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Lownow, Feb. 18.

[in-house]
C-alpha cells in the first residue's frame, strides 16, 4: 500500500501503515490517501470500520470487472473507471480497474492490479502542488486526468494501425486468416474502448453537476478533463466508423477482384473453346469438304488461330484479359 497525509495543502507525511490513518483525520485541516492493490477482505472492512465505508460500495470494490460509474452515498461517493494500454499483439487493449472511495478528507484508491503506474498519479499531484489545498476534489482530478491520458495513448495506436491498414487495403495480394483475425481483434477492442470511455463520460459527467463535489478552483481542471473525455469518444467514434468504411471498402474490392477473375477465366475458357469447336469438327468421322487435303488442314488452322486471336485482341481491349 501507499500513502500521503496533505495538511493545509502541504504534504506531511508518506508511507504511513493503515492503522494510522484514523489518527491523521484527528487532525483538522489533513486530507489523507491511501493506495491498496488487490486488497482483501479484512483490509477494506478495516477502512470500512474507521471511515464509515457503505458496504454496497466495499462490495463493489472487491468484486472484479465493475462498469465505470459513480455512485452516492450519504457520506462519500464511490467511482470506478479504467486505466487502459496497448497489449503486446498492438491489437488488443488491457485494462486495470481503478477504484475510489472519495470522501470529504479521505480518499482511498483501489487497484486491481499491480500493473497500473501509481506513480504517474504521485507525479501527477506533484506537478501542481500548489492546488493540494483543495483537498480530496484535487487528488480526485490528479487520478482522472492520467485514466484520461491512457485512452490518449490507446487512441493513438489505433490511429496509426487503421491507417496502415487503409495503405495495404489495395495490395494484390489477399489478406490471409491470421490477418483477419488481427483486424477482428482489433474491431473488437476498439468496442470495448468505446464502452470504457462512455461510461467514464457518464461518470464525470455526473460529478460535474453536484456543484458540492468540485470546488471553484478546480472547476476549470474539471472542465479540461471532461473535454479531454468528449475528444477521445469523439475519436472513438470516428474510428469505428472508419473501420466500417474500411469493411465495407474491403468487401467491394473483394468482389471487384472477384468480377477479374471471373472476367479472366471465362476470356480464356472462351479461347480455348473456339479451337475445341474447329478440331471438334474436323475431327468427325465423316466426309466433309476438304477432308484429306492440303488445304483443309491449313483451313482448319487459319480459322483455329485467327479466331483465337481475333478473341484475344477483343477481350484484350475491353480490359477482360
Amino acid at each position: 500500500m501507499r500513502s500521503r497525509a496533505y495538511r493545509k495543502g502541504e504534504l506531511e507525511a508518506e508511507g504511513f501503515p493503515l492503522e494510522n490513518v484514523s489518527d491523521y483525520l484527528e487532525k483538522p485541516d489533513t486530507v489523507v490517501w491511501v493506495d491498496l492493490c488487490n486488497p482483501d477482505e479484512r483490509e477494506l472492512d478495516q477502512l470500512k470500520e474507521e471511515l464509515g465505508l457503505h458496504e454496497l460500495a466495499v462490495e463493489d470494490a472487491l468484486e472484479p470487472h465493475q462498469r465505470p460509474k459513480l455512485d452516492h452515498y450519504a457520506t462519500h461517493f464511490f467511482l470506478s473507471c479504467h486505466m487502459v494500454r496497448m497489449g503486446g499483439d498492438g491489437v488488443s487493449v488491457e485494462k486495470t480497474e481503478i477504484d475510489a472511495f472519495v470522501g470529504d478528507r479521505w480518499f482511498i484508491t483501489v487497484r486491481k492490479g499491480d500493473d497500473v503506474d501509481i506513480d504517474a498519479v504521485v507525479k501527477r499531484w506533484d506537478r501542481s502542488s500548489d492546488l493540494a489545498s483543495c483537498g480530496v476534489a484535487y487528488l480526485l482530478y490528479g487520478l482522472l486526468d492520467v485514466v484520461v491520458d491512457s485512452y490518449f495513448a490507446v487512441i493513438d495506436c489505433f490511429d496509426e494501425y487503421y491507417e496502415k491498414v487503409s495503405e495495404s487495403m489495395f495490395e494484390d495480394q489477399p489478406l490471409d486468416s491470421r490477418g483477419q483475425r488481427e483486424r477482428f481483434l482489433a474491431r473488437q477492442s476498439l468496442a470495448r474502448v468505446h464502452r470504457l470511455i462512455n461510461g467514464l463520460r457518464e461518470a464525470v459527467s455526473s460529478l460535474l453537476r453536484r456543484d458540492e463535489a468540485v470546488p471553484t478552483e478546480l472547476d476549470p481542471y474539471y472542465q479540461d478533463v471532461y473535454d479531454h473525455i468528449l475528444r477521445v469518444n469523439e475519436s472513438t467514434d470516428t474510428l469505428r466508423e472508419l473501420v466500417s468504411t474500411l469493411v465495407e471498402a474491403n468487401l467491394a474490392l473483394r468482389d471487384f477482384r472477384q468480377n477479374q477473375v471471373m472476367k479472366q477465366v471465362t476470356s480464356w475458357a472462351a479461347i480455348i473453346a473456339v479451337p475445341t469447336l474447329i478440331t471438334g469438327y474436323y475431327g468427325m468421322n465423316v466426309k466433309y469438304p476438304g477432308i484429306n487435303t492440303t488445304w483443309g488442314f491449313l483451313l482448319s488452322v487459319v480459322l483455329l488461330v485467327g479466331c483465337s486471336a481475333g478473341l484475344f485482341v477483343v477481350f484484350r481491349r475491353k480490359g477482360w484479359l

HOUSE OF LORDS. j1 MR RICA. The order of the day being moved. Lord Grenville rose to bring forward.his long expected motion for the repeal of the Or ders in Council, as far as they affect the U. States of America —His lordship began by recalling to the recollection of the house, the opinions he had invariably expressed during the course of the last session on that subject: the intention he had avowed of bringing for ward a motion grounded on the evidence then recently taken at the bar, and which motion would have been similar in many respects to that which he should have the honor this day of submitting to their lordships. If he had forborne to bring forward that motion, it was because reports had gone abroad at the time as grateful to his feelings, as if realised, they would have proved beneficial to the interest of the country, viz. that ministers had alter ed their mind respecting America, and were disposed to resort to measures less calculated to alienate from us the good disposition of the American government and people. Sorry he was that such reports had no foundation in fact. Sorry he was, that his majesty’s go vernment should have persisted in a system, which he had no hesitation in saying, was a direct violation of the laws of nations, a fla grant infringement of the eternal principles of justice. Such is the light in which he had all along considered that system ; but when he found it persevered in after the proposal of the American Government in August last, he must now, moreover, designate it as an act of the egregious folly, the result of the most .unexampled ignorance. In August last, A merica proposed to you to repeal or suspend r.er emearfjo, as tar as it ejected iiiitish commerce, if you would rescind your orders In Council as far as they effected the com me i ce of America That proposition you have rejected, and by rejecting it, you incur the odium & blame of being the cause of the embargo, & of the continuance ol alt the evils consequent upon that measure. All that has been arguednn thisques.ion, & all he had ad vanced respecting it at different times, it was by no means his intentition how to repeat. He should confine himself simply to the state ment of two questions, via. was it just, poli tic, and wise, to refuse the offer made by A merica in August last, and thereby prolong the existence of the evils that must arise from the present state of our relations with America i Or is it prudent now to revise that fatal determination, and return to soun der councils, and less hazardous measures > By the unjust and shameful proceedure ■we hadjjdopted, we put a stop to the neu trality orEurope, we enabled the enemy more eR'cCiuaiiy io exclude our commerce from the Continent, than perhaps he ever ima gined he should be able to effect: but Ame rica still remained, and opened to us in ano ther quarter of the globe, a mart for all our commodities, a supply of all the materials of our industry, from which the enemy, with all his immense power on the Continent of Europe, had no means of debarring us. Yet instead of softening and smoothing down eve ry difference that arose between the two countries, instead of pursuing a policy that must have attached America to our alliance and our interest, we have done every thing to inflame and exasperate her, every thing to estrange her affections, and indispose us towards her interests. Such is the direct tendency of the policy which his Majesty’s present ministers seem resolved to pursue. How different is it from that which the wis dom of Mr Pitt adopted in 1763, which since that period has been pursued ar.d acted upon, which, when he had the honor of be ing called to his Majesty’s Councils, he had endeavored to re-establish, by the adjust ment of a commercial treaty, founded upon the reciprocal interests of the 2 nations. But now instead of cultivating thr.t connection, instead of fostering that system of reci procity, it would appear to be now the plan of Ministers to alienate America, and force her into the arms of France. If this wasim politic and unwise from the beginning, how much must it be felt so since the offer of Ame rica in August last. Respecting the nature ol that offer, the strongest misrepresentati ons have been made. It has been asserted in that house, that in her negociations with France, and with this country respecting the repeal of the French decrees, and of our or ders in Council, America had manifested a decided partiality in favor of France. By these assertions, he had himself been entrap ped into a belief that they were well found ed, and in consequence of that conviction, he had made use of expressions respecting men Sc measures, which he was now most an xious to retract. What could be the motive of the misrepresentations of this matter which wa& so easily sent abroad, and so industri ously propagated, he would not take upon himself to say ; but he felt it his duty fully and accurately to inform himself upon the subject, and the result of his enquiries has abundantly satisfied him that the misrepre sentation he alluded to had nothing in the world to warrant them. He should under take to prove not only that the words of the President of the U. S. relative to the pending negociations were misinterpreted, but that from irrefragable documents he would de mostrate that there were no grounds what soever for the charge of partiality on the part of America towards France, to the prejn dice of this country. The noble lord then proceeded to read the passage in the speech of the president of the U. States to Congress, which relates to the negociations with the two governments of France and England. 1 he Noble Lord also read the report made by Congress in answer to the president’s ad dress, and argued, both from the teat of the speech & the comment upon it, with a view to prove that instead of any partiality towards France, the terms proposed were rather more favorable'to England. The tenor of the instructions from the American government to their npnisters at Paris and at London, die noble Lord likewise referred to as contain ing stronger proofs of the impartiality of A naerica, or rather of her inclimation to side sooner with Englaud than with France.— From all these documents, it appeared, and it was put instill stronger light in a letter from Mr. Canning to Mr. FinXney, which however, docs not appear among the papers on the table, tha* America h*ld out nearly the name terms, couched in nearly the same language to both governments.—To France she observed, that if the French government did not repeal their decrees while England revoked her orders in Council, America mu'it be forced into a contest with France; in th« other passages of the correspondence, the word '‘War” was expressly made use of. Indeed not only did a perfect impartiality respecting the two governments appear to guide the proceedings of America, but a fair tuU full consideration .of them would induce every unprejudiced mind to think, instead of much being offered to Fiance and little to England, the reverse was the case, and that much had been offered to England and little to France. By listening to the offer in August last, En gland might have secured two advantages— the repeal of the Embargo, and the next to a certainty, of having America as an allv in the war against France; while France, in the first instance, had the offer of but one advantage ; these were considerations which he could not too strongly recommend to the serious attention of their Lordships. Let the offer of America in August last, be candidly considered. Let the advantages of embra cing it, and the evils that must result trom rejecting it, be maturely weighed. This was the great object he had in view ; and to which he must again implore the serious at tention of their lordships. In ordertoattain that object, he should now move an humble address to his majesty, the drift of which was to pray his majesty would be graciously pleased, while the door for negneiation was still open, to adopt such measures ns might tend to restore our wonted relations with A I merica, and re establish the former footing 1 of our commercial intercourse with that ! Country. The Address movedbv the Noble 1 Lord was very long, and refers to most of the transactions which have taken place bei ween this country and America, for the last two years. Lord Bathurst answered the Noble mover, and went into a detail of all his arguments; he contended that the Orders in Council a* rose of necessity from the French decrees, and said, that so far trom their being the cause of the American embargo, that in fa*, t the Orders in Council were not known in America until the 26th December and before that day the embargo had taken place. He next adverted to the accounts laid on the table, and insisted that they prov ed we had suffered no diminution in our re venue in consequence of the Non-Importa tton Act. which was a thing totally distinct from the Embargo ; with respect to the want of flaxseed that the Noble Lord had stated was an irremediable mischief for the linen manufacture of Ireland ; it was true that at the present moment it might occa sion nconvemence, but that would only be of a temporary pressure, for large quantities were rai -ed in our own settlements in North America; but at ptesent it was frozen up in the river St Laurence, and could not ar rive until June, which certainly would he too late tor the pres-nt sowing season. It was, however, an evil not likely to recur because, in addition to this supply, large tracts in Ireland were now sown with seed designed purposely for future sowings. It would also appear, by reference to the na pe.* oefure the House ; that although.* in consequence of the Embargo, and the ports being shut in the Baltic, that the impnrta t*on from them had been but small ; vet to counterbalance it, we had imported from our own Colony of Canada, more of timber lumber, and all those articles which we u we sually obtained from the closed ports than had before imported from those states. This he need not say, was one advantage ari sing from the Embargo, as it led us to im prove our own resources, and rendered us independent. His Lordship then adverted to the justice and expediency of the (Orders and urged, that they were perfectly accor’ ding to the law of nations, and that it was the necessary consequence of the state of warfare, that neutrals must suffer in the enjoyment of their Commerce, when then neighbors were engaged in warfare. Lord Sidmouth defended the legality of the Order of the 7th of January 1806, which related to the coasting trade, which he said a neutral had no right to carry on for the benefit of one of the belligerents, at the ex pence of the other For a neutral could ac quire no new rights by the state of war • and that was a trade which in peace he could not pursue. But he insisted that a new *ra arose in the question when the Americans offered to rescind their Embar go, with respect to us, and continue it only with respect to France, if we would aban don our orders in council; he thought then it became the duty of this country to at tempt conciliation, and to that pacific pro position, we ought to assume a suitable dis position to conciliation. He insisted that as it was not done, Ministers had shewn a hostile disposition, and. therefore, he con curred in the motion of his hon. friend. Lord Melville said he should not intrude upon their lordship's time ; but he wished to observe, that the question seemed to be wholly misunderstood, both by the noble mo ver and the noble Viscount (Sidmouth.) The one said that his object was to discuss the entire merits of the case ; the other, that he was desirous of submitting to the notice of his majesty, the distrust he felt of the persons at the head of government; the former alluding to the transactions, and the latter to those who were concerned in conducting them. He (lord Melville) should have thought it more manly to have taken a direct course instead of attempting to pass a vote of cen sure thus blended, in which the real design was rendered obscure. He resisted this ad diess, because it was an unnecessary inter position of the house, during a negotiation now pending with the United States. Other motives he had for opposing the motion of the noble baron, which he would briefly ex | piain: me origin ot the orders in council was the edict of Beilin, which violated all the maritime rights which had been recog nized in Europe for centuries. The first proceeding in consequence of those edicts was on the 7ih January, 1807, and the na tore of it had been misapprehended. The rule of the war in 1756 was supposed to be the effect of the order in council ; but if this were all, the order itself would have been unproductive and nugatory: if such were the whole result, it would liave been incom petent to encounter with it the Berlin de crees, which extended not only to France, but to all nations dependant upon her autho rity. The rule of the war of 1756 might merely be considered as a coasting regula tion ; the orders in conncil were founded on the just principle of retaliation, and so thev were correctly explained in Lord How ick’s admirable letter on the subject. He (lord Melville) hail stated that the Berlin edicts were a violation of all maritime and neutral rights. But there were neutral duties as well as neutral rights. A neutral state should hold the balance even between the belligerent powers; and if this duty were neglected, the neutral rights would lie for feited. Lord Howick properly contempla ted these duties ; and seeing the preference which must be given to France under the operation of the edict, lie properly observed that he could not rescind the orders in coun cil until these edicts were revoked ; & he ad ded, as fitly, that unoer other circumstances, to abandon the order in Council would be to resign the best principles of n».r maritime rights. Why should not these just maxims !>e regarded f Could the Himsy ccrvespon dence between Gen. Armstrong and the French minister, at Paris, vindicate then surrender ? It was no wonder that France was mortified and America disappointed ; for before the salutary operation of the or ders in Council, the whole produce of the colonies of the former was conveyed to Eu rope by the shipping of the latter. The or ders in council had undergone a long and laborious discussion ; unless their lordships meant to abandon all that they before res pected. they could not now repeal them, un less, admitting the measure to be correct, ihev had seen so much mischief in the mod* of its execution, as to obstruct all its beneficial tendeucy. But no such objection had been mentioned, and be believed no such existed. It was said, that by the corres pondence on the table, between Mr. Pink nev and Mr. Canning, it appeared that if the orders in council were rescinded, the Embargo would be withdrawn Were we, on such a proposal, to desert what was coo sidered so essential to the preservation of our maritime rights ? Were we on such an obscure intimation, to resign what we and our predecessors in office deemed to be so important to our highest interests ? He was no advocate for prejudicing America. God forbid that he should trier consider that the adversity of America was the prosperity of G. Britain; on the contrary he thought that the prosperity of the one was now, and would be for a long while, highly conducive to the welfare of tht other. If all Asia ami Africa, and Europe, this kingdom excepted, were with America, and this country against her, it would not lie so advantageous a situation for her, as if we were with her, [and all the rest of the globe opposed to her, and he ho ped she would so far understand her true in terest, Sc shew her correct views of them by her future conduct towards us. Never was there a period more favorable to a close u nion between Great Britain and the Ame rican States than the present (hear hear ! ) but this desirable purpose was not to be attained by revoking the orders in council on the feeble grounds now stated._ He could not coincide with the noble mover because he could not on this occasion con demn ministers without applying the same condemnation to thtir lordships, who had i deliberately sanctioned the measures re j presented in this address as unjust and im politic Lord Auckland, in reply to the last speak ker,observed that the treaty to which he alluded, was in point of fact concluded, tho’ not formally published, before anv question aros- about the Berlin Decree. Hie Lord Chancellor took a review of the history oftiic proceedings which led to the Berlin decree, the Orders in Council and the Embargo. He insisted that it was evi dent the whole was meant to destroy us thro* the medium of our commerce, being found unassailable in other points Lord Erskine condemned the measures of administration, and urged, if we had a dopted the offer made lv> Mr. Pinkney, we should have opened m amicable intercourse with America, and that France must eitliei have recalled her Decrees or have been forced into a state of hostility wich Ameri ca. Lord Liverpool went through the docu ments before the II..use. and argued, that -he Americans had acted with great partiality. He cited the instructions to the Ambassa dors in England and Fi ance, and agreed it I was evident, that the.- wished to aid die I latter to pursue every hostile measure against us, provided only, they would relax a lit-j tie, but from us they demanded nothing short of a peremptory recall of our orders. He' then adverted to the state of our West In-! dies, and said the embargo had proved what before was never believed, namely, that our Islands could subsist without any intercourse with America. Lord Grenville replied at some length. The question was th.-n put on Lord Gren ville’s address, upon which the House divi ded. Contents, present, 31. Non Contents, present, 61 Proxies, 39— 70 Proxies, 51—115 Majority 45 Adjourned at half past S'o’clock. February 16. A revolution has broken out at Buenos A> res, in South-America, under the cele brated Liniers, where he has declared his intention to shake off the dominion of Spain. He has been joined by numbers, anti the Governor of Paraguay, his brother in-law, lias likewjse openly avowed the same cause. General Elio, the Governor of Monte Viedo, is the only person who has, as yet, dared to oppose those insurgents. February 18. All the accounts we. receive from the southern and eastern provinces of Spain, are favorable to the cause of Spanish indepen dence, as far as that independence is tube secured by the attachment of the people to their ancient institutions, and to the family of the Bourbons. But we are sorry to say, that a gallant and enthusiastic people arc destitute of those resources in nrtns and am munition, which are necessary to give effect to their courage. The anxiety of the merchants here, is di rected to the situation of Oporto. A great manv ships, principally laden with wine a-o now in that port, which, from the state of the wind, have not been able to clear the bar, and serious apprehensions arc enter tained, that they will fall into the hands of the enemy. SAMUEL. IIA It R ET Return# bis thanks to the public in g ikt..I and informs the Ladies 'Sc Gentlemen of Ri ii.n.nd and its vicinity, th be has taken Mr. Daniel K .on from Baltimore as a partner and tin y will establish a L .die’s Shoe manufactory, which will enable them in a few days to afford Ladie’s Shoes of every description superior to any in Richmond, and any Lad.es hy leaving their address can have Shoes made to their direction in every particular—As they ex pect in a few days some workmen, and Kid and Morocco of all colors, and they will also make Children’* shoes of all sizes and kind, gentlemen that (have beep in the habit of sending to Balli more for Boots may be fitted with less trouble &. as good quality by applying as above. SAMUEL BARRET. DANIEL KOONE. Apnl4_law.Tw. XJ fciv ROOK .STORK-JOHN R JONES, I L ^ Hat this day opened a Book ami Stations-! ary Store, at the north-west comer of the main ’ street, and that leading to the head of the ba-1 son, (near the F. irle Tavern) and respectfully I solicits a share of*lie public patronage. He hope's 1 I >y assiduity and attention, to give satisfaction to' those, who may favor him willi their commands. Such articles as he may not have on hand wdl be procured, if to be had, either here, or in Philadelphia. April 11. ^ * IN CH AN OERY.—Louis.. sour.ty, tsry Conn, JtO'J. Joseph \V»v*lfolk and Bentley Brown 1‘lt'ffe. a gain i Samuel M Smith,executor of joint brown dev’d and Frederic k Harris, Defts. THE defendant Samuel M. Smith not having entered hi* appearance and gi' en security accor ding to the act of Assvmhly, and tiie rules of this court, and it appearing to the satisfaction of the court, that he is not an inhabitant of this stale, therefore,on the motion of the plaintiffs, by their counsel j It it ordered and decried, bv tl:e court, That the said defendant Samuel M Smith, do appear here on the second Monday in May next, and answer the plaintiffs bill, and" that a copy of this order be forthwith inserted in some one cf the news.papers, published in the| city of Rich, inuwd, for eight weeks successively, fit publish cd at the front door of the court house of this county on some court day. A Copy. Teste, JOMjr POINDEXTER, c u c. March 21 i.iw8w FN CHANCERY—At a quarterly Court, X continued and held for King and Queen i County, at the Courthouse on Tuesday the 14th of March, 1803. Joseph Tttnplc, »enr. PU'ff against John W. Semple and Edward Hill. Deft3. The defendant John W. Semple not having entered his appearance and given security a»H routing to the act of Assembly and rules of this Court, and it appearing in the satisfaction of the Court that he is not an inhabitant of this state. On the motion of the plaintiff by his Council; Jt is ordered: that the said defendant John W Sum ;>k do appear here on the tir«t day of the next term and answer the Bill of the pi mtilF, and tii-it a copy of this order, he forthwith published in some public news paper, printed in the city >f Richmond for two months successively, and that another copy be posted at the front door of this Courthouse A copy. Teste, RO : POLLARD, c- c. March 24 _ oaw 8w 03" Fairfield Faces. THE FAIRFIELD RACES, WILL commence on the 1st Monday hi May, being the first day of the month. 1st DAY—The Jockey Club Purse of5 400, four mile heats. 2nd DAY—The Proprietor's Pu r*r nf C 200, three mile heats. 3rd D AY—The Annual Post Sweepstale of five subscribers S 100 each, three mile heats, free for all ages. 4 in DAY—One of the most elegant Cupse vor exhibited on any turf in Virginia, value S 120 —twenty dollars entrance. T here is also a Farmers Sveepstaee, opened for colts dropped in the Spring of 1808 Entrance tihy bushels of wheat, to be ran for October 1811 —this subscription wdl close at the present spring meeting. 1 ht* wheat to he delivered at Mr. Rutherfoord’s Mill before theme. E. SMOCK, Treasurer Fairfield J. Club, and Pro prietor of the Course. April 4c. oawtR (O’ In consequence of the 19th Regiment be ing compelled by law, to muster on the 1st of May, the President of the Fail-fir Id Jocky Club will he requested to postpone the starting of the hurst *, on that day, until 2 o’clock, in orden to gratify those military gentlemen who may wish to lie present. LANDS, for SALE—By virtue of a deed .of trust executed by John Bibb, of the conn '> "f Charlotte, to the subscribers, to secure the payment of a debt due to Messrs. Buchanan and Poll .k of the town of Petersourg: Will Le sold, on Thursday, the 4ih day of May next, at the bruise of the said John Bibb, to the highest bid der, for ready money, two tracts of LAND ly ing and being -u the said county of Cnarlotte, one containing one hundred and sixty five acres, it being the tract on which the said Bibb resides! and the other one hundred and fifty acres, it be ti’g the tract purchased by him of Benjamin Sub-' his, senr. lying on the waters of Cu!> creek HENRY A WA TKINS, Win M WATKINS, TH: U. MAN LOVE. _ April 7._td5 LANDING from the Schooner Richmond Isaac Seaman, Master 50 Boxes Raisins, 10 Bales Soft Shelled Almonds, 5 Casks Green Coffee, 19 Barrels Prime Pork, and l Pipe London Particular Maideira Wine IjV STORE. 17 Hogsheads Brown Sugar, 25 do. Molasses, 5 Tierces Green Cofiee, 75 Boxes Hav nnah Sugars, 3 Biles Welch Planes, Family Flour in barrels and half barrels, Young Hyson, Hyson Skin andSouchonr Tea 10 Boxes Mould Candles, Fon SAJ.E BY, GEORGE WATT. January 17. tf D HSU A NT to a decretal order of the clian -*■ eery District court of Williamsburg, w ill be offered for sale, at Westmoreland court-house m tlie 4th Monday in May next, being court tl.iv, t at very valuable FARM, situated on Noinmiy river, in the coimtv of Westmoreland, the proper ly of John Matthews, late of said county, con taining 643 acres. A credit of 12 months will be given, t . : purchaser uxecuting bond with ap proved .ecurit) to the commissioners acting un der the aforesaid order and a deed of trust on the land to secure the payment of the purchase mo ney, according to the terms of the decree. April 11. 10'f NI'-.VL NELSON, Richmond, BOO , /V-nIJ SHOE MANUF ACTUREK—Kespeot J"lly "dorms his customers and tlie public at large (that in consequence of the late fire, where in he «at a sufferer) he has removed three doors above the Eagle Tavern, to the house lately oc cupied by Gibson & Jefferson—where lie manu factures boots and shoes equal in point of work ntanshsip and materials to any in general use. Aprit 7. eplm TN purtumtee of a deed of trust executed to the 1 Subscribers by Wm. French, to secure the pay ment ,,f a debt therein mentioned, due [f"hn Redd s Wtll be exposed, for sale, at the late residence of scud trench, ,n Henry county, on the second Mon day in My next, if fair, if not the next fair day, °ne Yf™0 MAN named [ferry, one dart bay At, RE called Nestor $ one sorrel COLT trrZZ',r*?H' tr,! hrnrir;f CATTLE, one Walnut DESK and HOOK CASE, one CUPBOARD, f.v l eather BEDS and FURNI TURE, three TA ,,v° (‘HES I S, or so much thereof, ns toil; be sufficient to meet the intention of the said trust deed, together vsith the expenses of sale. GEORGE WALLER, jr. > ^ JOSEPH HOPSON, < Trutteet ApriJ 4. Jw : cj .Tr;:«r ii:inte Sht i •i siMs; • <w >cd, andcnppe.t 1 op to the binds ; hctH.ipt. It*. sails ami rigging new aixl i i complete order._ Will load im mediately, and ..til as soon tbcrcaf. ter as jMijaiblr. or ma> he .s<“>jcd until the first 1$ days alter the next imurllngof Congress. For terms apply to Mr CHIN. FT SAUNDERS, Or, 'KINKS Sc HINFORD. Norfolk, Anrd 7 If ANY pet‘:>u<4 who may possess a file of Virgi nia Papers for 1, 78, will render a service to the literate c of the state, by forwarding it t* tnis office; after it has served the purpose of u lilitv for which it is intended, it will he thankful ly returned in the same state of preservation in which it v. as received. In general, all authentic documents, either printed or manuscript, rela tive to the Revolutionary War, will be thankful ly received, used ami returned as before menti oned. Communications, by letter too, upon tliia subject, by those now living, who were engaged in the revolutionary struggle, or were eve-wit nesses ofimportanl events, will be thankfully re ceived. March 31. tf NUIICL —The subscriber has, for the pre sent, removed his VEjYDUE office, to the front room ot the house occupied by Mr. Cartel- B. P ge, opposite to Messrs. Hovey and Siz»*r where lie transacts business as usual. He has on band a quantity of W* st India and other GOODS, and is prepared with convenient store-Iionst-s to i ereive any further consignments that may be ma le to him. JAMES BROWN, Jr. , Auctioneer. April 11. -p RACING!—The Tappp.ilianuotk. JOCKET CLUB RACES, will commence on Thurs day the 25lli May next. 1st DAY—The Jockey Club Purse of « 320* tour mile heats 2nd DAY—The Jockey Club Pur.c of K 240* three mile heats. 3rd DAY—The Proprietor's Purse of g 100* entrance 10 dollars, two mile heats, (live horses of no race.) ✓ WEIGHTS AS FOLLOWS. An aged horse, lb. 130 4 Years old, lb 100 6 years old 120 3 Do. 86 5 Do. 110 And under that age a leather. I he course, kc. will be in good order, we Ihf re fore may expect line sport ; stables and lit ter provided gratis, upon tiiucly application to the proprietor of the course. A. S. BROCKET BROUGH, Secretary an A Treasurer. The Secretary cannot slate accurately the « mount of each days puree, but supposes they will be as above stated, after deducting the Jockey Club din. nrr and the expense of advertising the races from the subscription.' Al)ljl D-___tdr I to a Dr eel of Trust executed to A tl.e subscribers, by Samuel Parsons «c Sa rah his witc, for the benefit of Win. Cocke and 1 nomas and Amos Ladd, and oilier Creditors 'd the said Samuel Parsons, will be exposed to Sale at Public Auction, on the respective Premi ses, on Wednesday the 2d of next, month the following PROPERTY, lying in the City of Richmond, viz. nearly three-fourths of the LOT described in the plan of the said City by No. 435, on the S. W. side of the Basin, and between Thomas Ladd’s and the Hay. Market Square, bounded on the North-East by the street running between the Hay.Market Square and the public Warehouse. AH that part of LOT, No. -113, on the N East su.e of the Basin, which is bounded by the street miming by the Bank and Robert McKim’f to Cary street, thence Ly the last mentioned street i o the tenement occupied by Mr. Smiths* a ba t.ei v, & buck to the alley which divides said Lot from R Mr Kim’s. One Moiety of the Tenement on the Main st: net, now occupied by David Logan, contain ing 24 feet front, and extending back to an alley leading to Byrd’s Warehouse, on which are a two story brick store house, lumber house, kit chen, stables, &c. Also, ten SHARES in the Richmond Turnpike ann aCOACHEE and Horses, together with sundry Household-Furniture, &c. The sale will commence at the Tenement occupied by David Logan for the Moiety thereof, the Turnpike Snares and the Personal Articles; and will thence adjourn in course to the other LOTS mentioned. T erms of sale will be, cadi for the Personal property, the Turnpike shares, and the Moiety the Tenement in the occupancy of D. Logan ; and twelve months credit lor the other property, on notes negotiable and payable at the Bank of Virginia, satisfactorily endorsed, and titles to be withheld as further security, until full payment of the respective notes—or, at the option of the pur chaser, one fourth to be paid down and the other three fourths to be secured by deed of trust oil the property purchased, and hood cf the purclia jTr'., r,he Lots will be sold as they stand, or be divided as may appear reasonable. E CARRINGTON, RICHARD ADAMS C Trustee. GEO : GREENHOW.S Richmond, April 7. eptds JOHNSON & RE AT, JEWELLERS, have ° lm consequence ofthe late conflagration) re moved their Store opposite to Mrs. Davidson, Milliner, where orders from their customers will be attended to with their usual punctuality. March 31. tf IOHN ALLOCK, informs Ins friends, and the ' public,that he is carrying on his CABINET M -\KING BUSINESS, in all its branches where he makes all kind of Mahogany Furniture in the hist manner, and on the newest fashions.—Any gentlemen or ladies wanting any Furniture, will hnd good work executed, and on low terms, as can b« bought in New-York, or any other place. Any orders left nt niv shop, in tlie Cross-Street* adjoining Prosser and Monciirc’s Vendue Store, or at Mr. George Greenhow’s where I keep my Ware-Room, will be pointedly attended to, and great care taken to deliver it in g's>d order. N. B. Two Apprentices wanted at the above business, who can come well Rccomrreuded. January 17. THE RECORDS & PAPERS HUSTINGS *COURT, IN consequence of th. late fire, are removed A to the Office of the General Court, op posit# the Chancery Office, in the Capitol. * .... Tilt C HOWARD. April 4.__ Ut WANTED TO HIRE—A young Woman, who is well acquainted with house-work, particularly sawing, industrious, honest and s her-Also, an elderly Woman, for a Nurse, who •s well acquainted with the treatment of young children.—Apply at this office. ’ ^ ■!r.ril *_ »f Merch ant’s, Fairy er’s, She riff's and Constable’ x B L A N K 3. For Sale at this O/fr*